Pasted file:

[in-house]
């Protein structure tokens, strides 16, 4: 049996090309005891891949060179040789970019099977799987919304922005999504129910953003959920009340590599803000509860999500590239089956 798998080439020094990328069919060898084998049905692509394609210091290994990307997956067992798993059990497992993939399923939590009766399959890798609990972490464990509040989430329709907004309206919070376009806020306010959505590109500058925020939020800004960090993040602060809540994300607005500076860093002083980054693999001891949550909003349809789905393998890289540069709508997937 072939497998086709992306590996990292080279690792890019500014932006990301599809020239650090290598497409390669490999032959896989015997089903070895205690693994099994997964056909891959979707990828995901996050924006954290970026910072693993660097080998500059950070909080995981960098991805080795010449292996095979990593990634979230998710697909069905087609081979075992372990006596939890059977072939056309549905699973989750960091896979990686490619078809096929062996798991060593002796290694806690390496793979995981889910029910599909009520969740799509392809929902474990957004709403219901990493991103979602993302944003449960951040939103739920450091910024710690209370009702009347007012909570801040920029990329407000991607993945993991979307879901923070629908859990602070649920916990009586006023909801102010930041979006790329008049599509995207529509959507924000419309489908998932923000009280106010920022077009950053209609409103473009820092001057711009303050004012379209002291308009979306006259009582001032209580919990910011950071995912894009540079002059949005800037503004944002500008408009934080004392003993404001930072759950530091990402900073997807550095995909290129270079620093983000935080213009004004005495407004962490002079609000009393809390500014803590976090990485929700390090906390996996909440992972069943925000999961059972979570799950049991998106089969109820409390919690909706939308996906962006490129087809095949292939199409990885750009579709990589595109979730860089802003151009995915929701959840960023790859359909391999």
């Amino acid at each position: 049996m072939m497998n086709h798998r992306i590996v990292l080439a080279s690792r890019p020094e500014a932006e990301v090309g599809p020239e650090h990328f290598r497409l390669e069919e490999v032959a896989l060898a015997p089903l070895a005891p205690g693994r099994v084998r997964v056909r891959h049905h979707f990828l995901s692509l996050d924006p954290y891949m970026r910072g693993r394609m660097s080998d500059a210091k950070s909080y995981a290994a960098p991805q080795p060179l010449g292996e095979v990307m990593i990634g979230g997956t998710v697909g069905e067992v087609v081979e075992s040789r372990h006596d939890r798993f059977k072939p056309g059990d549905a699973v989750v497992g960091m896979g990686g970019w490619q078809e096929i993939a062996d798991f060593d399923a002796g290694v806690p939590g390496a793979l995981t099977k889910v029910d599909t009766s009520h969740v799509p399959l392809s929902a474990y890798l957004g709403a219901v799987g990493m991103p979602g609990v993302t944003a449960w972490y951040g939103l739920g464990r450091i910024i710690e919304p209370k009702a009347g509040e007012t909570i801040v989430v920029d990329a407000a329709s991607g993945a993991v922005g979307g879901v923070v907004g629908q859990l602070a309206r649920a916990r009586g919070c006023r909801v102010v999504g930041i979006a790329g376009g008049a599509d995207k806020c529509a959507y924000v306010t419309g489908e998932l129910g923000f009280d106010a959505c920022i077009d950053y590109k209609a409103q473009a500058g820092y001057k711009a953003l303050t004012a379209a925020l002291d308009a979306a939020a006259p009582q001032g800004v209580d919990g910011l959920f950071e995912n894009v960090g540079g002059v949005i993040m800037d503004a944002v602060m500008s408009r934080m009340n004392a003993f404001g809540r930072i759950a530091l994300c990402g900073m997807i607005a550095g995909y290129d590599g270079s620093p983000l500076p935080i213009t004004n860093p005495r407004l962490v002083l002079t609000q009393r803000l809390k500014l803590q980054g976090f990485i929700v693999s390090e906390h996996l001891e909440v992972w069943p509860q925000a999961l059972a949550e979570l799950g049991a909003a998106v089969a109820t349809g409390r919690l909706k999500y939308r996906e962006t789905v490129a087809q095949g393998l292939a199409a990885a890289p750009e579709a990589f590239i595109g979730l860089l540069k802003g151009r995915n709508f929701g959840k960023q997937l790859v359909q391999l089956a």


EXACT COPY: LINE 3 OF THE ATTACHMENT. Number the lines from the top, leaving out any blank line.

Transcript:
């Amino acid at each position: 049996m072939m497998n086709h798998r992306i590996v990292l080439a080279s690792r890019p020094e500014a932006e990301v090309g599809p020239e650090h990328f290598r497409l390669e069919e490999v032959a896989l060898a015997p089903l070895a005891p205690g693994r099994v084998r997964v056909r891959h049905h979707f990828l995901s692509l996050d924006p954290y891949m970026r910072g693993r394609m660097s080998d500059a210091k950070s909080y995981a290994a960098p991805q080795p060179l010449g292996e095979v990307m990593i990634g979230g997956t998710v697909g069905e067992v087609v081979e075992s040789r372990h006596d939890r798993f059977k072939p056309g059990d549905a699973v989750v497992g960091m896979g990686g970019w490619q078809e096929i993939a062996d798991f060593d399923a002796g290694v806690p939590g390496a793979l995981t099977k889910v029910d599909t009766s009520h969740v799509p399959l392809s929902a474990y890798l957004g709403a219901v799987g990493m991103p979602g609990v993302t944003a449960w972490y951040g939103l739920g464990r450091i910024i710690e919304p209370k009702a009347g509040e007012t909570i801040v989430v920029d990329a407000a329709s991607g993945a993991v922005g979307g879901v923070v907004g629908q859990l602070a309206r649920a916990r009586g919070c006023r909801v102010v999504g930041i979006a790329g376009g008049a599509d995207k806020c529509a959507y924000v306010t419309g489908e998932l129910g923000f009280d106010a959505c920022i077009d950053y590109k209609a409103q473009a500058g820092y001057k711009a953003l303050t004012a379209a925020l002291d308009a979306a939020a006259p009582q001032g800004v209580d919990g910011l959920f950071e995912n894009v960090g540079g002059v949005i993040m800037d503004a944002v602060m500008s408009r934080m009340n004392a003993f404001g809540r930072i759950a530091l994300c990402g900073m997807i607005a550095g995909y290129d590599g270079s620093p983000l500076p935080i213009t004004n860093p005495r407004l962490v002083l002079t609000q009393r803000l809390k500014l803590q980054g976090f990485i929700v693999s390090e906390h996996l001891e909440v992972w069943p509860q925000a999961l059972a949550e979570l799950g049991a909003a998106v089969a109820t349809g409390r919690l909706k999500y939308r996906e962006t789905v490129a087809q095949g393998l292939a199409a990885a890289p750009e579709a990589f590239i595109g979730l860089l540069k802003g151009r995915n709508f929701g959840k960023q997937l790859v359909q391999l089956a």